Jade McSorley on the Rental Revolution

The Pillars

Hi Jade, I'm super excited to talk with you! Let's get to know you and start off with some quick-fire questions. 

If you weren't in fashion, you'd be… In politics... but thankfully, I am not. 

Career role model is…  AOC - Alexandria Ocasio Cortez! She is fierce, stands her ground and is eloquent whilst doing so. 

‍The best advice you ever received is… we always say at LOANHOOD, that it's a marathon, not a sprint. Especially when the task ahead of you is no small feat, such as trying to help make the fashion industry more sustainable.

You feel most inspired and creative when… I am rested! I love my sleep and try to make sure I don't work through the night.‍‍

Your favourite app is… LOANHOOD (can I say that?!) ‍

The last piece you rented… a vintage shirt and skirt set from Heidi Jones. Heidi is herself a sustainable advocate

The fashion item you couldn't live without is… my gold hoops! I always forget/can't be bothered to put makeup on, but I never forget my earrings. 

In 5 years, you'll be… investing in other startups looking to make a positive change in the world. We know how hard it is, so I would love to be in the position to help other startup. Obviously, rental would be the new norm by that point, & LOANHOOD the go-to app :)

We're excited to hear more about LOANHOOD. Let's start at the beginning: how did your sustainability journey begin?

I was a fashion model for 10 years before attending the Fashion Futures course at the London College of Fashion (LCF). I travelled around the world working for fast fashion brands as I started modelling when e-commerce was just starting. I was one of the ASOS girls, so I had a nice living. I can't say that I didn't benefit from it, but the more I was modelling, the more I saw the shift in the industry from a unique perspective. 

I just kept learning more and more about how unsustainable fashion was and how I played a part in that. I wanted to put my feelings about this to use in a way that could sit with me morally and align with my values. The LCF's Fashion Futures course dissected the fashion industry. It looked at what was going wrong and how we could improve with innovation, new business models and technology. That's where Loanhood stemmed from. That started my love for how we can take fashion into the future to benefit the consumer. 

How did Loanhood start, and what are the issues you aim to solve with the platform?

It started with my realisation that humans aren't changing behaviour quick enough for what we need to combat climate change. For example, we have such inherent shopping habits that you can't go and tell somebody they're not allowed to shop for fashion. It's embedded into our self-expression, and fashion is really important for us as individuals. Sustainable fashion is generally more expensive, so we wanted to create a business model that offered that fashion fix but also helps to fix fashion. Rental is a great way to slow down and get things on a positive path. It's not a new concept, I could see it happening in fashion, but the masses hadn't adopted it. That's why we put all our eggs in the rental basket, and we think this is the moment for it now.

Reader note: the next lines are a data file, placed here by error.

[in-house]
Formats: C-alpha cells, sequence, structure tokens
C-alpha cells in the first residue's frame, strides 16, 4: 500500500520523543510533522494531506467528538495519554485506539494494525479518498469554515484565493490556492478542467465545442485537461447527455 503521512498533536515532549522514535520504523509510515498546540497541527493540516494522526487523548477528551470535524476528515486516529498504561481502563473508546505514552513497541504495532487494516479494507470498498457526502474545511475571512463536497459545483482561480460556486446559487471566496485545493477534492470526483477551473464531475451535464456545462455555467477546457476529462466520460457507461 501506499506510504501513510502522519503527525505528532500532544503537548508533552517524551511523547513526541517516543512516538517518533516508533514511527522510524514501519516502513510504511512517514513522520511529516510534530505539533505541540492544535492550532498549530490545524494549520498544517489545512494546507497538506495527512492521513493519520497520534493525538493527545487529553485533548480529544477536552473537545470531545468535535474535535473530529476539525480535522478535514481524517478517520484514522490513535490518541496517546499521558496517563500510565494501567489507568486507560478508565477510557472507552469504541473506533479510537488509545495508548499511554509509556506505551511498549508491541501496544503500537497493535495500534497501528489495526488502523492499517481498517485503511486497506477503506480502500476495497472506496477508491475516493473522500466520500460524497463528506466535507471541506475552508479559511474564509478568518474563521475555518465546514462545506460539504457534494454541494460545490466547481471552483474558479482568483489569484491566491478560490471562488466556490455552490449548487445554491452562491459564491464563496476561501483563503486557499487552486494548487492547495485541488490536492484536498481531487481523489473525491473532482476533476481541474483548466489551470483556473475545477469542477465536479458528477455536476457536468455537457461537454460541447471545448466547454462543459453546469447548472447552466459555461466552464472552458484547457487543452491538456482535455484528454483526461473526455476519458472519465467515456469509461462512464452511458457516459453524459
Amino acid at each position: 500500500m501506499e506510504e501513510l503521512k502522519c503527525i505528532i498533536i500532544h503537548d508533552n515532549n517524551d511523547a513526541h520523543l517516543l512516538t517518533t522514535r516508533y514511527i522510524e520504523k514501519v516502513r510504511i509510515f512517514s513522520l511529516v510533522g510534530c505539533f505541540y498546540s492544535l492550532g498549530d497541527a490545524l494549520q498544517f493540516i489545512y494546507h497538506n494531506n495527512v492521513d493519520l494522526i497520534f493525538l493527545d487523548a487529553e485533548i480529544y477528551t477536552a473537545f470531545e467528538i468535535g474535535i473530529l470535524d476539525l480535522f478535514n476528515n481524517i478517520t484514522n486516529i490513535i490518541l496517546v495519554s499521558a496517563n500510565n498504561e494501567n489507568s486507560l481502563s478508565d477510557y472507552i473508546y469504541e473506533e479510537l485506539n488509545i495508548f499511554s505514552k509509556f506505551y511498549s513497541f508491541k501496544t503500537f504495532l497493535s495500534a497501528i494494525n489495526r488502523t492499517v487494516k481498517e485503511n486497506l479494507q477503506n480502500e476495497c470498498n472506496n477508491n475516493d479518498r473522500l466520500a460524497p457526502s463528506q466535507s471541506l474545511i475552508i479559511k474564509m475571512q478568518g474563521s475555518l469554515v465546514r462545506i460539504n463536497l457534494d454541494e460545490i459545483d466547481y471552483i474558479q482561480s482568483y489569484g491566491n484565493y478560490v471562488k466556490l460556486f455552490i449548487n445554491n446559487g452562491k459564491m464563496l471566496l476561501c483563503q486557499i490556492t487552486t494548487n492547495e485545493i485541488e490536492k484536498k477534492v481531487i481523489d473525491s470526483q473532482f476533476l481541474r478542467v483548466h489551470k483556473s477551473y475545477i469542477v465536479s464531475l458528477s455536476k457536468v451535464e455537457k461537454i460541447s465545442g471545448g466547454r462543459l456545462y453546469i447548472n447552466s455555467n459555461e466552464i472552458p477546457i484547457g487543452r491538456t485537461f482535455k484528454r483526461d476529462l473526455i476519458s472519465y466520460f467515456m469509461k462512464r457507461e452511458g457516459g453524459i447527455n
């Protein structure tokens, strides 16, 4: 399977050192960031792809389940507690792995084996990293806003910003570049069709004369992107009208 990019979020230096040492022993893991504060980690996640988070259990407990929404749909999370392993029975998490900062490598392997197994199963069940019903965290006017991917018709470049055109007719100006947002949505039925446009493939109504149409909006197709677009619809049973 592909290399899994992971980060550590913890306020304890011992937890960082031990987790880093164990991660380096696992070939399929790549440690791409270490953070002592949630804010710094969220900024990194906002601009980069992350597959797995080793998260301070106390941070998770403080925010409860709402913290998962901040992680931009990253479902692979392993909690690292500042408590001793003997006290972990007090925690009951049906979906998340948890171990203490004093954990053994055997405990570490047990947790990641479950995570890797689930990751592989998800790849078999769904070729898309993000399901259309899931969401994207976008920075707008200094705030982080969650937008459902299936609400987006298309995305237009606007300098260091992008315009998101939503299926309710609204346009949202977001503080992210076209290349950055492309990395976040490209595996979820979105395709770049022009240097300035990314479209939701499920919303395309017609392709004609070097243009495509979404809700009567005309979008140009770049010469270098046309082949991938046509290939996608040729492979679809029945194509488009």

We want to make rental mainstream, accessible and affordable. We have been working on this idea since 2018. Even though we weren't the first to the table, rental is still quite expensive; and you still need to have disposable income to rent an outfit. 

Can you tell us how you've been building a community through Loanhood?

Community comes first for us. There is no point in us creating an app if we don't have a community. As soon as you step into the world of sustainability, you attract like-minded people, which is brilliant to help us grow, but we also want to break down walls. We don't want to sit in our echo chamber and talk to the same like-minded people. So how do we get it out to the masses? As our community grows, we incentivise them along the way, try to be as honest as we can be, and they help us test the app to ensure it's what they want.

How have you seen the rental market evolve since 2018, and what are your hopes for the future of fashion rental?

It's grown, and the rental companies that started pre-pandemic are still growing because it shows the market wants it. However, rental is still at quite a high price point; it targets a specific customer and is still very occasion led. We hope that rental will become a choice alongside buying something new, or you'd think about renting instead of buying new. We're hoping to open that up beyond weddings, proms, and those sorts of occasions. We want to find ways to bring rental into the daily market, and this is the gap Loanhood aims to fill.

Our focus on young emerging designers gives us the chance to produce smaller collections, experiment with their style, and test it on the market through rental. Hopefully, the rental market will shift and different people and designers will find other use cases for it; from renting their samples to their new collections to renting out a statement piece they don't want to sell.

What are your plans for Loanhood in the next few years?

We launched our app in July 2022, but before that, we had a closed community of about 1000 users who tested it for us and gave us amazing feedback. Now, it's open to everybody, and we're seeing a rise in emerging designers with their collections.  Next, we'll be doing a crowdfunding campaign for shares, so it'll be the community investing in the community. It will be nice to offer a part of the company to those who helped us along the way. 

This is the moment for rental; after the pandemic, people want to be more cost-effective, to go out, and still love fashion. So many ingredients are making this the right time for rental, and we're making sure we don't miss the train.